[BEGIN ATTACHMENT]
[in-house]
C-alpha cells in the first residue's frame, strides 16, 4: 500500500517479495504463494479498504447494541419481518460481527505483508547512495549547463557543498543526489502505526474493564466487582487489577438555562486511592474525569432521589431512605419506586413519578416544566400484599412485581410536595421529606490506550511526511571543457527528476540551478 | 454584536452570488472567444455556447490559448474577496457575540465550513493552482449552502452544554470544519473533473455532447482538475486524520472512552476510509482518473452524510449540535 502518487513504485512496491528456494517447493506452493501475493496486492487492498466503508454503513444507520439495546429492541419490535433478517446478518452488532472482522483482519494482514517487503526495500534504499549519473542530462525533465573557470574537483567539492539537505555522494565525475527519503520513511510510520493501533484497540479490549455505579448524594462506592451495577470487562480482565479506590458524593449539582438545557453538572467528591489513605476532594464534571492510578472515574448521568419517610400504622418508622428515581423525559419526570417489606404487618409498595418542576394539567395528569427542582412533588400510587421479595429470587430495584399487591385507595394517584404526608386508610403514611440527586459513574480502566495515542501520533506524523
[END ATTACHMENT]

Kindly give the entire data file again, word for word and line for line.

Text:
[in-house]
C-alpha cells in the first residue's frame, strides 16, 4: 500500500517479495504463494479498504447494541419481518460481527505483508547512495549547463557543498543526489502505526474493564466487582487489577438555562486511592474525569432521589431512605419506586413519578416544566400484599412485581410536595421529606490506550511526511571543457527528476540551478 | 454584536452570488472567444455556447490559448474577496457575540465550513493552482449552502452544554470544519473533473455532447482538475486524520472512552476510509482518473452524510449540535 502518487513504485512496491528456494517447493506452493501475493496486492487492498466503508454503513444507520439495546429492541419490535433478517446478518452488532472482522483482519494482514517487503526495500534504499549519473542530462525533465573557470574537483567539492539537505555522494565525475527519503520513511510510520493501533484497540479490549455505579448524594462506592451495577470487562480482565479506590458524593449539582438545557453538572467528591489513605476532594464534571492510578472515574448521568419517610400504622418508622428515581423525559419526570417489606404487618409498595418542576394539567395528569427542582412533588400510587421479595429470587430495584399487591385507595394517584404526608386508610403514611440527586459513574480502566495515542501520533506524523